Galveston (Mélanie Laurent, 2018) 2½ out of 4 stars.
Galveston, based on the eponymous book by Nic Pizzolatto and directed by Mélanie Laurent (Diving), is both a stylish slow-burn of a noirish thriller, meticulously acted by a cast that includes Ben Foster (Leave No Trace) and Elle Fanning (The Neon Demon), and a maddening exercise in cinematic sadism. Pick your narrative poison: to go with it or resist. I did the former, with deep enthusiasm, until a particularly cruel plot twist at the end pushed me to the latter position. There are still some good things to recommend, but the bitter aftertaste in my mouth makes me choke a bit on the endorsement.
Foster plays Roy, a fortyish jack-of-all-trades heavy for a New Orleans mob boss (Beau Bridges). One night he finds himself on the wrong end of a job gone very wrong and ends up on the run with 19-year-old Raquel (or Rocky, as she prefers), played by Fanning. From a rough background of poverty and abuse, she’s been working as a prostitute, a profession she finds difficult to abandon. Nevertheless, she sticks with Roy, mostly because she has no choice, as they flee west towards the coastal city of Galveston, Texas, picking up Rocky’s little sister Tiffany along the way. Once at their destination, they try to lay low, but time does not appear to favor them, especially since Roy has what appears to be lung cancer. This could be their final stop.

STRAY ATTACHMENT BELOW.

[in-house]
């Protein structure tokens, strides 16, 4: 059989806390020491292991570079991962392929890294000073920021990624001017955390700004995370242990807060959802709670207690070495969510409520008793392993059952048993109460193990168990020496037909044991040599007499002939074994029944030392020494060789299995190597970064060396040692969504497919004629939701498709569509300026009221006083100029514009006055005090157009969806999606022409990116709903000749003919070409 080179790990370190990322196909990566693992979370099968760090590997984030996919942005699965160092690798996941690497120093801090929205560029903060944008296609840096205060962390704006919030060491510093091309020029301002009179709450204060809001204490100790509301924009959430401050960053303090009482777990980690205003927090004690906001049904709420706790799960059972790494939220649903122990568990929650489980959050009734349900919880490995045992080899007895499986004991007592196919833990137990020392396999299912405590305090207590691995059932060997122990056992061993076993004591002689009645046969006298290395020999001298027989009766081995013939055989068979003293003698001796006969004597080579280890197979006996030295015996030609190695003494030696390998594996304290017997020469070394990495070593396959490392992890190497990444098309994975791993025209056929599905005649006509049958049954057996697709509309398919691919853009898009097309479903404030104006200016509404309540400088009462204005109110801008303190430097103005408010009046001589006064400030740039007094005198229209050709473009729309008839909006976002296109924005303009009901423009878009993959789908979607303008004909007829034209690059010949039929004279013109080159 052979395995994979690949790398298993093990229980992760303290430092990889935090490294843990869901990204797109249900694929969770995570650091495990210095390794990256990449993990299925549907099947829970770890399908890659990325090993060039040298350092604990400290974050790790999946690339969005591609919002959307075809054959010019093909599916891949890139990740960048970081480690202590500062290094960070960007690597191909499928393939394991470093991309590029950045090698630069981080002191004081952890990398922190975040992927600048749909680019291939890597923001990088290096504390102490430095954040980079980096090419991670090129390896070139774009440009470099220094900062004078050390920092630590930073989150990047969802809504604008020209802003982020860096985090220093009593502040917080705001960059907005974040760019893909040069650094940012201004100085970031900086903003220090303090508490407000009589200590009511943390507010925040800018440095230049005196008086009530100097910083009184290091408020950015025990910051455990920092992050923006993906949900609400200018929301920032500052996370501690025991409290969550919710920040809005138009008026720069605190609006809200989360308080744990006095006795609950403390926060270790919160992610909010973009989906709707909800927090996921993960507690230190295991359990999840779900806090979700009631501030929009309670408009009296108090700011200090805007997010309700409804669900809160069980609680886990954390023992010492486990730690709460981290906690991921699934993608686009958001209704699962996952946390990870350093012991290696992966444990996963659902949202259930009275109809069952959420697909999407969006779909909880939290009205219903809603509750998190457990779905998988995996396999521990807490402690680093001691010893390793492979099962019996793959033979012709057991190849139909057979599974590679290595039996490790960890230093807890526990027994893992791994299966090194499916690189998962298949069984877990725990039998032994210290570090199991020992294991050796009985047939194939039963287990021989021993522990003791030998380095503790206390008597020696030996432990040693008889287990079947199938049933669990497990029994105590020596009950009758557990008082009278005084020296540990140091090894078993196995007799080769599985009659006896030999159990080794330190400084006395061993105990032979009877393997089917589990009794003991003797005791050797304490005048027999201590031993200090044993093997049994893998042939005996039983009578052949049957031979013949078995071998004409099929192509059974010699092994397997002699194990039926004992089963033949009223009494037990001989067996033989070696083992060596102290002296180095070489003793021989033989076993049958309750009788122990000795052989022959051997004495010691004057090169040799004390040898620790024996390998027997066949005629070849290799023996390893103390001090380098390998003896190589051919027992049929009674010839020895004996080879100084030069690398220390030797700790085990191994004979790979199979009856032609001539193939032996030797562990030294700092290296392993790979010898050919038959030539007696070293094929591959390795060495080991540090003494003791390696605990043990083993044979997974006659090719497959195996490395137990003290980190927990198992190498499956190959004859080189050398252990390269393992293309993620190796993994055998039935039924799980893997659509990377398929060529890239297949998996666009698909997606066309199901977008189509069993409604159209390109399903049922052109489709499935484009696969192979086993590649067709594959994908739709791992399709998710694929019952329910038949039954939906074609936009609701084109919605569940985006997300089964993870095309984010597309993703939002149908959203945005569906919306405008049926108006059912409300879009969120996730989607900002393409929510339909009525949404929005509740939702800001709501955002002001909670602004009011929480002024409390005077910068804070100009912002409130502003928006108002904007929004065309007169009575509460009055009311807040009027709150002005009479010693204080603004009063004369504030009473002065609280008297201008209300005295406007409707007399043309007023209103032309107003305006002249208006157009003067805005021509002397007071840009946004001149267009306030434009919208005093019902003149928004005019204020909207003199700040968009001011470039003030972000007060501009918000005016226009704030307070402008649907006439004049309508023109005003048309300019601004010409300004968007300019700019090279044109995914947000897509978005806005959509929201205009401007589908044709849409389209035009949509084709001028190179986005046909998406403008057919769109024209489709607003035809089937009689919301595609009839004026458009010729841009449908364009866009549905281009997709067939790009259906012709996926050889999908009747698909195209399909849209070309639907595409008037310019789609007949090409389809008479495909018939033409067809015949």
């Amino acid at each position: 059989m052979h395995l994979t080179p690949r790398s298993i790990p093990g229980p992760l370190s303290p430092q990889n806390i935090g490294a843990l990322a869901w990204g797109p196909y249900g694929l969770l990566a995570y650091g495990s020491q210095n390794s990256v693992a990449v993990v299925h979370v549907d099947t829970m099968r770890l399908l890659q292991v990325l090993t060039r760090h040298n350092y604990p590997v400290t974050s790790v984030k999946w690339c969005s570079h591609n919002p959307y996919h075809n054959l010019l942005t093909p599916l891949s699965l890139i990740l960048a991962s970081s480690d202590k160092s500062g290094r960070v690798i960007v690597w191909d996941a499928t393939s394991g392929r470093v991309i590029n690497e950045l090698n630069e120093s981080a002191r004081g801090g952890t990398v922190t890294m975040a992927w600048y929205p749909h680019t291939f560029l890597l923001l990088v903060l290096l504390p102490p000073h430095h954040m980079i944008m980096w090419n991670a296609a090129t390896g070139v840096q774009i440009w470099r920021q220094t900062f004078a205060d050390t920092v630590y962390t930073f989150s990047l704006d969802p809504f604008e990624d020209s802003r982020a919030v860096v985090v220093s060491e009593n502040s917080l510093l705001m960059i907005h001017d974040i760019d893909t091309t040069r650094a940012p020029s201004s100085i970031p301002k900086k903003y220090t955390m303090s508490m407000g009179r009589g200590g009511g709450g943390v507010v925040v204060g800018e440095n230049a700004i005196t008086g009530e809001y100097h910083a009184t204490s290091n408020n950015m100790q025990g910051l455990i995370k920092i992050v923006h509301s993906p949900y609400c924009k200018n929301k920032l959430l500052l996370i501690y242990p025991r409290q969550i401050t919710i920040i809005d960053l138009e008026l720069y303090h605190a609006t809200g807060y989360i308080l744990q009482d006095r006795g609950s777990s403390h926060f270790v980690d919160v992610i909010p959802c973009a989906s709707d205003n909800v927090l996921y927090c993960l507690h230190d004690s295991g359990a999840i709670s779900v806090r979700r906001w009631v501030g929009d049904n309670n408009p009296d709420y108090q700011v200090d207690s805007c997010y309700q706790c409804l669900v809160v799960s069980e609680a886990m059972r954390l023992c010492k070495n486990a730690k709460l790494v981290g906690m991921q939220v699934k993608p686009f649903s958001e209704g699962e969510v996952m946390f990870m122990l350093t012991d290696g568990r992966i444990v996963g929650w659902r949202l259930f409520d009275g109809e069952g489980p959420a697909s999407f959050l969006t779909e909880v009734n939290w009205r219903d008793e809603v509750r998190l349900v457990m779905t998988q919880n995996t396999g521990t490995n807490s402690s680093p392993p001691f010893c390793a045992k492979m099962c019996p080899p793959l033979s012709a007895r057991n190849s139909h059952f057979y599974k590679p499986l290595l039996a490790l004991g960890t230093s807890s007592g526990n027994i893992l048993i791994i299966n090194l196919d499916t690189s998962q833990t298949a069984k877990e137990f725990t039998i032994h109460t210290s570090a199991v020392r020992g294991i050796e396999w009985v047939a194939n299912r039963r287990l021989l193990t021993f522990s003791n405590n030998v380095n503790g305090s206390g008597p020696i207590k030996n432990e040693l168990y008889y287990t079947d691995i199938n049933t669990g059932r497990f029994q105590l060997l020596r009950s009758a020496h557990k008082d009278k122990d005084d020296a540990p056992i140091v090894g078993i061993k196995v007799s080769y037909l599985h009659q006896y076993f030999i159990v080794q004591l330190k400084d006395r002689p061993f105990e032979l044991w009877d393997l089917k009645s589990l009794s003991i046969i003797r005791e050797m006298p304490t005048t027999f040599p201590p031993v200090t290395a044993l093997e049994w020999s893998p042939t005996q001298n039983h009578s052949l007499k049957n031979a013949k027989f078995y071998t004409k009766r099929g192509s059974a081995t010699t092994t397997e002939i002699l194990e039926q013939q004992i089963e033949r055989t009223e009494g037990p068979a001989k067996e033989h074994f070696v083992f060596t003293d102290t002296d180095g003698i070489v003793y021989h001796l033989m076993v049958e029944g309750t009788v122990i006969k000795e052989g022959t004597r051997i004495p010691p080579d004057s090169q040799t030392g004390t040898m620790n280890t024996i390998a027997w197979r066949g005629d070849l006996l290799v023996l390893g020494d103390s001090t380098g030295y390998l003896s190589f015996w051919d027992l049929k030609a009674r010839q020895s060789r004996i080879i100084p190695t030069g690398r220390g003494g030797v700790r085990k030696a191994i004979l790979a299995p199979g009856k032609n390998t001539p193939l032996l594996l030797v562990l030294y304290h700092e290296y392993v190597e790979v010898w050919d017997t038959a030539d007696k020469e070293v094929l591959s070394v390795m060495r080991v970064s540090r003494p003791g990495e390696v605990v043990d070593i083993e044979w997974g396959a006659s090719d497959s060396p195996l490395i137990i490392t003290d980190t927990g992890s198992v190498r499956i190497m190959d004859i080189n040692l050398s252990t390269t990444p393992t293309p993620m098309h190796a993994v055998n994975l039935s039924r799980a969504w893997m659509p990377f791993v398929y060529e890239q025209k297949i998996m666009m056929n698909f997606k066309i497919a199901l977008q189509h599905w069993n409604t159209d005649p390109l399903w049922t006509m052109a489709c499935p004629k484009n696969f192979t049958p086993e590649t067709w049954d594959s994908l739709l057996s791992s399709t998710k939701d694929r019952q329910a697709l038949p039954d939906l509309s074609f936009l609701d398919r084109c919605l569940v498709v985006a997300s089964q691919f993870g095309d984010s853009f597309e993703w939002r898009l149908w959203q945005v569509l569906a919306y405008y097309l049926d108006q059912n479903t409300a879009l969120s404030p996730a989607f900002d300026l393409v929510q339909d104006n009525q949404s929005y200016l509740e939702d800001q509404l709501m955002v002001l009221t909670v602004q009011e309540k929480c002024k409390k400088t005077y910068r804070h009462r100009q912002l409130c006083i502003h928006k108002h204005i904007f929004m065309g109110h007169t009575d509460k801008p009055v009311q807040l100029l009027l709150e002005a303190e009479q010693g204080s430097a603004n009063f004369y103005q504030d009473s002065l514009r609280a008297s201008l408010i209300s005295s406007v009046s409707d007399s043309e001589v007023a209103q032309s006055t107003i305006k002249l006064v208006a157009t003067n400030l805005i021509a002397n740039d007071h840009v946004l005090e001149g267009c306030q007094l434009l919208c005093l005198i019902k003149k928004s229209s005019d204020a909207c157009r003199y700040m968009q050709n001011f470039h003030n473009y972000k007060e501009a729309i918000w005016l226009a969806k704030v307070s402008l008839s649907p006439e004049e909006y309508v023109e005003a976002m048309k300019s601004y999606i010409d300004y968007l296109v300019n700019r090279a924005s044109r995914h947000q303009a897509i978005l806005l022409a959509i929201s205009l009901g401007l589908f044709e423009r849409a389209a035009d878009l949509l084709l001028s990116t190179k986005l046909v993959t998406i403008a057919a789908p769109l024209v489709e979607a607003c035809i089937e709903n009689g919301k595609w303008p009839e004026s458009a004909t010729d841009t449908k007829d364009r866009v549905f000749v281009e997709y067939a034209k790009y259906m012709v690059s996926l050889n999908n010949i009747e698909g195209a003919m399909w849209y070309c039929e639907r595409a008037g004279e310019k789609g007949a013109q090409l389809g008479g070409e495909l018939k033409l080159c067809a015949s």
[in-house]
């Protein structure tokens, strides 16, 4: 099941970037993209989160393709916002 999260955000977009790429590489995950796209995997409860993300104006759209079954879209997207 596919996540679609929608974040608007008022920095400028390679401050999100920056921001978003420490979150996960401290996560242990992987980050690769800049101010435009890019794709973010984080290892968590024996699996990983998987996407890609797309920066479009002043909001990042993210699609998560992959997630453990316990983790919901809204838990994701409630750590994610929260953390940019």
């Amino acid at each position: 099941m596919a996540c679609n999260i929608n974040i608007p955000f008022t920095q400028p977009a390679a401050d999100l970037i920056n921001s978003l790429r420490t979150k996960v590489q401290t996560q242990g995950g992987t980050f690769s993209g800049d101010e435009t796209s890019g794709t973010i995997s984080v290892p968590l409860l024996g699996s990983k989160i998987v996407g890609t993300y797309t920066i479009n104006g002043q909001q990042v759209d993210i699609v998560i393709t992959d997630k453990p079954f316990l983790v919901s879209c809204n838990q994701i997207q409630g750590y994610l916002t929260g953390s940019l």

With great economy of storytelling, Laurent moves the plot along through scenes both violent and calm. She and her cinematographer, Arnaud Potier (Les Cowboys), create a landscape that recalls the great American tradition of road movies, with a dash of crime-drama unease sprinkled liberally on top. Even the idylls on the beach, where Roy lies in momentary peace watching Rocky and Tiffany play in the sand, are layered with portent, since we suspect it won’t last. Foster and Fanning, a generation apart, have a great, easy rapport, and it’s a pleasure to watch them just be. But all good things must come to an end.
Sadly, not only do foreshadowed events come to pass, but do so in a gruesome fashion. I cannot quite forgive the movie (or the source text) its final act, so brutal is its explosion of savagery. Sure, this world is often unkind to innocents, but the viciousness – made worse by a not-so-latent misogyny that surprised me, coming from Laurent – of what happens to one of the characters is inordinately off-putting. The final coda strives for atonement of sorts, but it’s not quite enough. Nevertheless, there’s enough here to praise, up to a point, with the enormous caveat that Galveston is a heartless place to linger.